Is there really such a thing as transgender children? Someone who is transgender is a person who does not identify themselves as being the sex they were born as.Lots of little children want to be and act like their opposite sex. Sometimes this kind of behavior is just a phase and they quickly grow out of it and begin to like and want to be the sex they were born as, but that is not always the case.Sometimes the phase doesn’t end and identifying as their opposite sex persists and becomes more intense over time....more
Being an LGBT parent is in most ways no different from being any other kind of parent. We change our kids’ diapers and read them bedtime stories just like anyone else. Still, the law and society discriminate against and marginalize us in many ways, giving LGBT-headed families extra hurdles to overcome.
I've just read the Crib Sheet for LGBT parents of newborns by Dana of Mombian. As always, she provides spot-on advice and tips for LGBTQ+ families (and their allies). It's funny: now that I have “big kids” (ages eight and five), so much of what we do as queer parents just seems old hat. Our friends know us; our neighbors know us; the school knows us; the pharmacists and the waitresses at our local diner and the soccer coaches and even the bank tellers know us. So it’s rare that we have to explain ourselves to our larger world.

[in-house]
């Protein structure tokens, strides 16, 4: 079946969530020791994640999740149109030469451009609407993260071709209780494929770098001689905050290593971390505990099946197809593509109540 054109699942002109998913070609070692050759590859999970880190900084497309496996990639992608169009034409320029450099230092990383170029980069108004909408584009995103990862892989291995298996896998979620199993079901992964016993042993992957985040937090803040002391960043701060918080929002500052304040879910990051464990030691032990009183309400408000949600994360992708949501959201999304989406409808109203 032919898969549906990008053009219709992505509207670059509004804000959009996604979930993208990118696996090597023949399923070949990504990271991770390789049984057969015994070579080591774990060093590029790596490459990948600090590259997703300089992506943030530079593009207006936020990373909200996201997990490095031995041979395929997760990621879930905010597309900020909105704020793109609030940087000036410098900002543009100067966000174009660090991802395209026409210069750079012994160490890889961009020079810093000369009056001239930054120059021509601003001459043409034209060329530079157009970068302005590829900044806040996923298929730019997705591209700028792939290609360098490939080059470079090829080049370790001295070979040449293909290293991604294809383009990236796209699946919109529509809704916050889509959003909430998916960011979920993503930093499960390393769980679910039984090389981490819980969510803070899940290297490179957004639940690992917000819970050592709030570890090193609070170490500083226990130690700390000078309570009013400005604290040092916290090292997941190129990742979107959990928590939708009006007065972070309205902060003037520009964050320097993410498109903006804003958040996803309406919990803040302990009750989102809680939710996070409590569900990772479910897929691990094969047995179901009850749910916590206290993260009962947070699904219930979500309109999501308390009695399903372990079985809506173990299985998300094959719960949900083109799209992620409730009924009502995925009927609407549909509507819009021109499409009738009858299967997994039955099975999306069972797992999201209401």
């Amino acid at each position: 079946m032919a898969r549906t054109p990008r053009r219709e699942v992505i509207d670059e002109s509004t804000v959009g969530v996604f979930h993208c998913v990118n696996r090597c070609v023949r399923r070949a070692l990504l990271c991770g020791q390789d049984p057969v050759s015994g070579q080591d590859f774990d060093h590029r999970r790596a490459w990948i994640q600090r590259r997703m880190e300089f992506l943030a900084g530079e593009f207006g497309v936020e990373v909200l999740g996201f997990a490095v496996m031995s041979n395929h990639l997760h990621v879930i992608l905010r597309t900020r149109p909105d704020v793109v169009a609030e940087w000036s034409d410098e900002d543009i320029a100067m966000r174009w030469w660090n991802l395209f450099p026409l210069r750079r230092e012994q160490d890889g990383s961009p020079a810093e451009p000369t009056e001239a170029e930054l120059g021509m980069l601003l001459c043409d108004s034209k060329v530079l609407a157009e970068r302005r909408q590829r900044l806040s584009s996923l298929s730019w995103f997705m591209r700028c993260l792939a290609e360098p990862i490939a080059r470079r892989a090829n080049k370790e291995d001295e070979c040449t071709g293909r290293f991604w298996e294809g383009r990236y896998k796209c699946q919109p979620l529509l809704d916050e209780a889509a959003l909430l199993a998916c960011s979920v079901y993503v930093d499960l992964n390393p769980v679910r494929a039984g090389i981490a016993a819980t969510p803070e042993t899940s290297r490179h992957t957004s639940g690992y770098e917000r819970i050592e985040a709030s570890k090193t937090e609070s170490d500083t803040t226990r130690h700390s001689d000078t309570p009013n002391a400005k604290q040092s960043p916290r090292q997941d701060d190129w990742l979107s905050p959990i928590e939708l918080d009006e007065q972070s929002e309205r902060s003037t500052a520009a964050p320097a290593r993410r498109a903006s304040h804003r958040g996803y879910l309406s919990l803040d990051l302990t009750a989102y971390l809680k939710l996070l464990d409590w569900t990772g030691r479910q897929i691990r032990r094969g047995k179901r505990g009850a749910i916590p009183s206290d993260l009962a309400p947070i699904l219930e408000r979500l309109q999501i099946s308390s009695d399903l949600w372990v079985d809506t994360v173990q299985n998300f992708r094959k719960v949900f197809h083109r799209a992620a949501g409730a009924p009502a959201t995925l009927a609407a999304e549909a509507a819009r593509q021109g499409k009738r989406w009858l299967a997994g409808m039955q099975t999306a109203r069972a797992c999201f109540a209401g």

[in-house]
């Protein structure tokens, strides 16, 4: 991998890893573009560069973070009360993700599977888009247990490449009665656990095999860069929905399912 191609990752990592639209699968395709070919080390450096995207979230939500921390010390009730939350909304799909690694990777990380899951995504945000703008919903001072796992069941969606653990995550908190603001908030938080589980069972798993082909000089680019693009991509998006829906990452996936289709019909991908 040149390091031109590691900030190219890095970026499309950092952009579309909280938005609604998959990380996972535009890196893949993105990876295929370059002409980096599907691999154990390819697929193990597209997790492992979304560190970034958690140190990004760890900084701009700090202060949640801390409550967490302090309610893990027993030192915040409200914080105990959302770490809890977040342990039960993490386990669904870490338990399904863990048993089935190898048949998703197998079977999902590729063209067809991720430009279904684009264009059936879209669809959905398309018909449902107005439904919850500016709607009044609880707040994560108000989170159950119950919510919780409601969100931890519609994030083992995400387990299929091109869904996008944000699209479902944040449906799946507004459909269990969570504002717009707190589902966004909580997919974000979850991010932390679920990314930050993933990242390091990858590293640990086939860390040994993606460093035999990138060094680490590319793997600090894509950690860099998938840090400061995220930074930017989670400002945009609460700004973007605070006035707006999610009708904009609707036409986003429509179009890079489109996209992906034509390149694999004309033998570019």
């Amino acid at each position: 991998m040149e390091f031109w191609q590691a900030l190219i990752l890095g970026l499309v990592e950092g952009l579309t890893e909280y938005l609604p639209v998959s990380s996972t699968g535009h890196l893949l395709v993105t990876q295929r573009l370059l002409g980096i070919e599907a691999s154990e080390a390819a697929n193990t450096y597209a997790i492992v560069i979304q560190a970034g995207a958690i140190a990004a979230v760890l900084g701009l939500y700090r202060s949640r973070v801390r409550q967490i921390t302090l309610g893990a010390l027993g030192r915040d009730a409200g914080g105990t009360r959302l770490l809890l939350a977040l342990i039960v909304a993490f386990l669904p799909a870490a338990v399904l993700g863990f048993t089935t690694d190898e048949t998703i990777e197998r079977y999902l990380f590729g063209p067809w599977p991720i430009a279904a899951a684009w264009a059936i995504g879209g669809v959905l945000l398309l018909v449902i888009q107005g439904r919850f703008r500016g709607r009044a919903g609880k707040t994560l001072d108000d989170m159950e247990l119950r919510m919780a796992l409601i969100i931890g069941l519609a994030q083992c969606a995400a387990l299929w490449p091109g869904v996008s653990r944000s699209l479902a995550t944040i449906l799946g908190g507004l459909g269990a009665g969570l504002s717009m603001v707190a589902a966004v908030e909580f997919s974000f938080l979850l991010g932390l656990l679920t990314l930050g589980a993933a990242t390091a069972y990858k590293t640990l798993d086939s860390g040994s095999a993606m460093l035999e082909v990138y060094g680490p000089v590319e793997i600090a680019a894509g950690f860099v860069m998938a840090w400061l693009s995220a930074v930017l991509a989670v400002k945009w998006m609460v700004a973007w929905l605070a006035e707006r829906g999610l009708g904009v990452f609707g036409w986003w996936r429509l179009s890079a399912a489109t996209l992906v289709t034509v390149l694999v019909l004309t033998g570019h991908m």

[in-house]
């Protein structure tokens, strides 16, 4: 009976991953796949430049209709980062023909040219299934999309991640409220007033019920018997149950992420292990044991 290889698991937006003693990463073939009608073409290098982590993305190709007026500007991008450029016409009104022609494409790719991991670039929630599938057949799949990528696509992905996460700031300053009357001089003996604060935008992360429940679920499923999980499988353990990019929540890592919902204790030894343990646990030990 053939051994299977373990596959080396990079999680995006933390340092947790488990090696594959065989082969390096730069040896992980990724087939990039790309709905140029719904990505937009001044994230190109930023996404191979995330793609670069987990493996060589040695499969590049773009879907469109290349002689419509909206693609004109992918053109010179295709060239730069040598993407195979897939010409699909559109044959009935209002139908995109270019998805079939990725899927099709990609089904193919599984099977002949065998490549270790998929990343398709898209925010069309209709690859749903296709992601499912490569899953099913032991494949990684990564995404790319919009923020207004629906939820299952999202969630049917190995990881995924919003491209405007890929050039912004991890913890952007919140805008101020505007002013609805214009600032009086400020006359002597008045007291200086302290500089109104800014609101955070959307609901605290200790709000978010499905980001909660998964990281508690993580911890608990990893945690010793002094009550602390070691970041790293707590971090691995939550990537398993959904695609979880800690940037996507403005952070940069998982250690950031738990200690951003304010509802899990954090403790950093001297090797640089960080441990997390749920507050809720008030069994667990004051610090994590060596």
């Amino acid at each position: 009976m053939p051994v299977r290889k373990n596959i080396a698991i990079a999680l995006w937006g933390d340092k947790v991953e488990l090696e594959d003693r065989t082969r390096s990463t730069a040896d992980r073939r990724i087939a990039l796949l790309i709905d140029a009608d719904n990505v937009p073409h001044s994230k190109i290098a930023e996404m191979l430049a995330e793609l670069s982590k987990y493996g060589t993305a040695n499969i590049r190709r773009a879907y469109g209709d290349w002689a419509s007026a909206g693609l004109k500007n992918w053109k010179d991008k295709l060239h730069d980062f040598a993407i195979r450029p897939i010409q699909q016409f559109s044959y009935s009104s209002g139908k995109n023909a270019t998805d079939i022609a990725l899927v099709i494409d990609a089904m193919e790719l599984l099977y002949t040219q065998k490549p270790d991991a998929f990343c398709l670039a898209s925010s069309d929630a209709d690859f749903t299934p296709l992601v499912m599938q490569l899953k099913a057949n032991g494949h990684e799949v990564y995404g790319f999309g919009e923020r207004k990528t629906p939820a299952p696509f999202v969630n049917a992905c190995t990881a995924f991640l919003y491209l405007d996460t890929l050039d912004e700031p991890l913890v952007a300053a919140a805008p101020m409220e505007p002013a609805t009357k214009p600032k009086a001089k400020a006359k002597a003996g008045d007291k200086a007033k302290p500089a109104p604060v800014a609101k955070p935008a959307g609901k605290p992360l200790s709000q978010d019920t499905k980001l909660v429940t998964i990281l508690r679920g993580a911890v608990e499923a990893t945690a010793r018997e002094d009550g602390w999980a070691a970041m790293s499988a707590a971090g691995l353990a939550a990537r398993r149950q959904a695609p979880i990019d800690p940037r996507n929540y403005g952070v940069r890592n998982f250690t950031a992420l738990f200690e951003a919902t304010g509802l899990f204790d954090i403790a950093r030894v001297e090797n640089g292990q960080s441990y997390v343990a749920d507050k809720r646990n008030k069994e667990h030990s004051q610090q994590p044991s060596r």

But I remember a time when it felt like we were constantly explaining and how tiring and often frustrating that was.
Sitting in the pint-sized, putty-colored kid chairs, we asked ourselves what so many parents have asked before us: In this new, large community -- the first of many so big we'd be lucky to know the names of all the people she'd come to know in it -- would she bloom? Or wilt? And another question, not unfamiliar to many parents before us, but for us fraught in its own unique way, since our right to our parenthoods and families is far from presumptive, years from "natural." We wondered: At what point would our difference make a difference to her?